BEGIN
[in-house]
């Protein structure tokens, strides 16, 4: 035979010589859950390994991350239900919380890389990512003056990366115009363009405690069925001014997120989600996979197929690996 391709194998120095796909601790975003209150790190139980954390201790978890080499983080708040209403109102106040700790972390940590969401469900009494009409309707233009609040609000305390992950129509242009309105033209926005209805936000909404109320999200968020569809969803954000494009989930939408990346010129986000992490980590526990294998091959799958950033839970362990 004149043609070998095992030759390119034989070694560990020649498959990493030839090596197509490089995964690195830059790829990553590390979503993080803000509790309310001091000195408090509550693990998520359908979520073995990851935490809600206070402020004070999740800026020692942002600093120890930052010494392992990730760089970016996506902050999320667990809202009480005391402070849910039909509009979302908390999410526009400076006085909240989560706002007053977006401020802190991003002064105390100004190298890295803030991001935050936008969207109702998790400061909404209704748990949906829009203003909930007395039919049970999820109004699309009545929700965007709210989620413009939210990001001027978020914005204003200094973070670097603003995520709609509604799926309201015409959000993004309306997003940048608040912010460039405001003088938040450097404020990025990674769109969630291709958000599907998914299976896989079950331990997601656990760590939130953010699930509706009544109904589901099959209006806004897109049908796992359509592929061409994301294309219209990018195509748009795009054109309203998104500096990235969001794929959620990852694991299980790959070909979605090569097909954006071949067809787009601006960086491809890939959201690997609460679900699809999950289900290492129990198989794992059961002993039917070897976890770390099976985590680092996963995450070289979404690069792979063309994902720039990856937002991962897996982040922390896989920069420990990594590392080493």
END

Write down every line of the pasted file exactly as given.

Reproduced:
[in-house]
């Protein structure tokens, strides 16, 4: 035979010589859950390994991350239900919380890389990512003056990366115009363009405690069925001014997120989600996979197929690996 391709194998120095796909601790975003209150790190139980954390201790978890080499983080708040209403109102106040700790972390940590969401469900009494009409309707233009609040609000305390992950129509242009309105033209926005209805936000909404109320999200968020569809969803954000494009989930939408990346010129986000992490980590526990294998091959799958950033839970362990 004149043609070998095992030759390119034989070694560990020649498959990493030839090596197509490089995964690195830059790829990553590390979503993080803000509790309310001091000195408090509550693990998520359908979520073995990851935490809600206070402020004070999740800026020692942002600093120890930052010494392992990730760089970016996506902050999320667990809202009480005391402070849910039909509009979302908390999410526009400076006085909240989560706002007053977006401020802190991003002064105390100004190298890295803030991001935050936008969207109702998790400061909404209704748990949906829009203003909930007395039919049970999820109004699309009545929700965007709210989620413009939210990001001027978020914005204003200094973070670097603003995520709609509604799926309201015409959000993004309306997003940048608040912010460039405001003088938040450097404020990025990674769109969630291709958000599907998914299976896989079950331990997601656990760590939130953010699930509706009544109904589901099959209006806004897109049908796992359509592929061409994301294309219209990018195509748009795009054109309203998104500096990235969001794929959620990852694991299980790959070909979605090569097909954006071949067809787009601006960086491809890939959201690997609460679900699809999950289900290492129990198989794992059961002993039917070897976890770390099976985590680092996963995450070289979404690069792979063309994902720039990856937002991962897996982040922390896989920069420990990594590392080493």